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  • Author: Siemon T. Wezeman, Pieter D. Wezeman
  • Publication Date: 03-2014
  • Content Type: Policy Brief
  • Institution: Stockholm International Peace Research Institute
  • Abstract: The volume of international transfers of major weapons in 2009–13 was 14 per cent higher than in 2004–2008 (see figure 1). The five biggest exporters in 2009–13 were the United States, Russia, Germany, China and France and the five biggest importers were India, China, Pakistan, the United Arab Emirates (UAE) and Saudi Arabia
  • Topic: Security, Defense Policy, War, Military Strategy
  • Political Geography: Pakistan, Russia, United States, China, India, Paris, France, Germany, Saudi Arabia
  • Author: Timo Behr, Matthieu Chillaud, Toby Archer, Charly Salonius-Pasternak, Valtteri Vuorisalo, Barbara Zanchetta
  • Publication Date: 09-2009
  • Content Type: Policy Brief
  • Institution: Finnish Institute of International Affairs
  • Abstract: The increase in fighting in the summer of 2009 has led to renewed debate in many of the countries contributing troops to the international mission in Afghanistan. In the UK the heavy loss of life amongst British soldiers has been central to the discussion on Britain's continued contribution. In Germany the debate has more focused on the increasingly offensive actions that the Bundeswehr is undertaking. France's contribution to the Afghanistan mission is less politically controversial than in other European countries because of the president's power over foreign and security policy. For many years Italy's Afghanistan contribution was less politically sensitive compared to the Italian presence in Iraq, but this is changing with the increase in violence in Afghanistan. In Sweden the annual parliamentary approval process and the increased expeditionary focus of the armed forces have lead to a strong consensus on the need to participate in Afghanistan. The debate in Finland is sporadic and reactive as there is not an annual parliamentary debate as is the case in Sweden and Germany. Nevertheless Finland's contribution is centrally linked to the decision made in those countries.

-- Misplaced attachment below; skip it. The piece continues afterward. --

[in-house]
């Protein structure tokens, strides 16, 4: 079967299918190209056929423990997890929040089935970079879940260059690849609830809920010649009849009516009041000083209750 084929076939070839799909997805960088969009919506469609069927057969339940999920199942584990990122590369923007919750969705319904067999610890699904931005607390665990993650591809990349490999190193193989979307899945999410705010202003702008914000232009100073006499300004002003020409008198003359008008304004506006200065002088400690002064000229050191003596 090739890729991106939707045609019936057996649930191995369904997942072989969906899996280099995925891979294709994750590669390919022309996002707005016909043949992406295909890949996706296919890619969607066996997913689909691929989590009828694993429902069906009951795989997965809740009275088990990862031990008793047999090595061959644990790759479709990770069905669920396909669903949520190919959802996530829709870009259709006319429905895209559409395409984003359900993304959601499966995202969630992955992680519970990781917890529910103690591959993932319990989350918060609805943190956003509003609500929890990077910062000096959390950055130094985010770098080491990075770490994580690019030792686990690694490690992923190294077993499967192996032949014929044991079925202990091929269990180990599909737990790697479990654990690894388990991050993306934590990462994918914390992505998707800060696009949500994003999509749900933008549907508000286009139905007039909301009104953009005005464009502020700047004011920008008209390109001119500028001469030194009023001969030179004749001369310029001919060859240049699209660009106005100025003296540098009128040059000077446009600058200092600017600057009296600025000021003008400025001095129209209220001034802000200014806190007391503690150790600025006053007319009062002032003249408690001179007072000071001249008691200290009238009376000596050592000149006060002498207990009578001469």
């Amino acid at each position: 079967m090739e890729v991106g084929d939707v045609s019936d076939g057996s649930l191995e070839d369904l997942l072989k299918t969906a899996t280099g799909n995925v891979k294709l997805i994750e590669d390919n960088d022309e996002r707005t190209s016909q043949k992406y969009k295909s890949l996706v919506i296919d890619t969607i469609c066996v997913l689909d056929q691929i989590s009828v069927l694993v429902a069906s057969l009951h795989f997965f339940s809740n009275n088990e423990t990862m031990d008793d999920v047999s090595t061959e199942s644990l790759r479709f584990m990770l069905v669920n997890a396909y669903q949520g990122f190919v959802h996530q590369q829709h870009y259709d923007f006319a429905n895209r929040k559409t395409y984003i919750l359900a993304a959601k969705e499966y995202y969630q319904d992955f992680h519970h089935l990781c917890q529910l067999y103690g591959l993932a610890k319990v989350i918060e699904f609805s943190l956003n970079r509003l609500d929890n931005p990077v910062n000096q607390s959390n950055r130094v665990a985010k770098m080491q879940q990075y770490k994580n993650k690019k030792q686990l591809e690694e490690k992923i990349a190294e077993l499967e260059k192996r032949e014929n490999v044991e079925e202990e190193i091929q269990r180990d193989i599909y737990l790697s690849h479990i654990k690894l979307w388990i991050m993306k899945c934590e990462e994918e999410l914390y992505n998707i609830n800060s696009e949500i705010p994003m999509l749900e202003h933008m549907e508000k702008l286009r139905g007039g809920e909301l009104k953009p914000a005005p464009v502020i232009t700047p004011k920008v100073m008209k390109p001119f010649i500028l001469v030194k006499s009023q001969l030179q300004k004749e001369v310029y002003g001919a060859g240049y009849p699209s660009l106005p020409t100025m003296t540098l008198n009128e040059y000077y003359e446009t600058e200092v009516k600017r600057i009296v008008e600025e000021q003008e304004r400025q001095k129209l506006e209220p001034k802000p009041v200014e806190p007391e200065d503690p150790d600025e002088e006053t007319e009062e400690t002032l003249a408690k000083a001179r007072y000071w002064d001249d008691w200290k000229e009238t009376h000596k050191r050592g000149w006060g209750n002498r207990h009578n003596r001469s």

• Topic: Political Violence, Terrorism, War
  • Political Geography: Britain, Afghanistan, Iraq, United Kingdom, Europe, Finland, Germany, Italy, Sweden
  • Author: Tamas Berzi
  • Publication Date: 01-2009
  • Content Type: Policy Brief
  • Institution: Jerusalem Center for Public Affairs
  • Abstract: Many countries such as Italy, Germany, and the Czech Republic showed understanding for Israel and described Israel's actions as self-defense. These countries generally used strong language against Hamas and demanded that it stop the rocket attacks unconditionally. At the time of the start of the Israeli airstrikes, the European presidency was held by France. On December 27, the Presidency of the Council of the European Union condemned both the Israeli air raids and the Palestinian rocket strikes on Israel from Gaza and called for an immediate end to these activities. The statement also condemned the disproportionate use of force. As of January 1, 2009, the Czech Republic took over the role of the Presidency of the European Union. On January 3, the presidency described the Israeli ground operations as an act of self-defense. This drew heavy criticism from many European countries, and the Czechs apologized for the "misunderstanding" and issued a new statement, but one that did not call for an "immediate" ceasefire. In diplomatic language there is a significant difference between "as soon as possible" and "immediate." France has been traditionally the main driving force behind European foreign policy. The separate Sarkozy visit to Israel and his humanitarian ceasefire proposal showed that France was not ready to relinquish its positions to the Czech Republic. The Czech positions during Israel's Gaza operation indicate that the current presidency will work toward a more favorable international environment for Israel. However, Israel should try to make the most of it, since the upcoming Swedish presidency, which starts on July 1, 2009, will most likely be a more difficult time for Israel.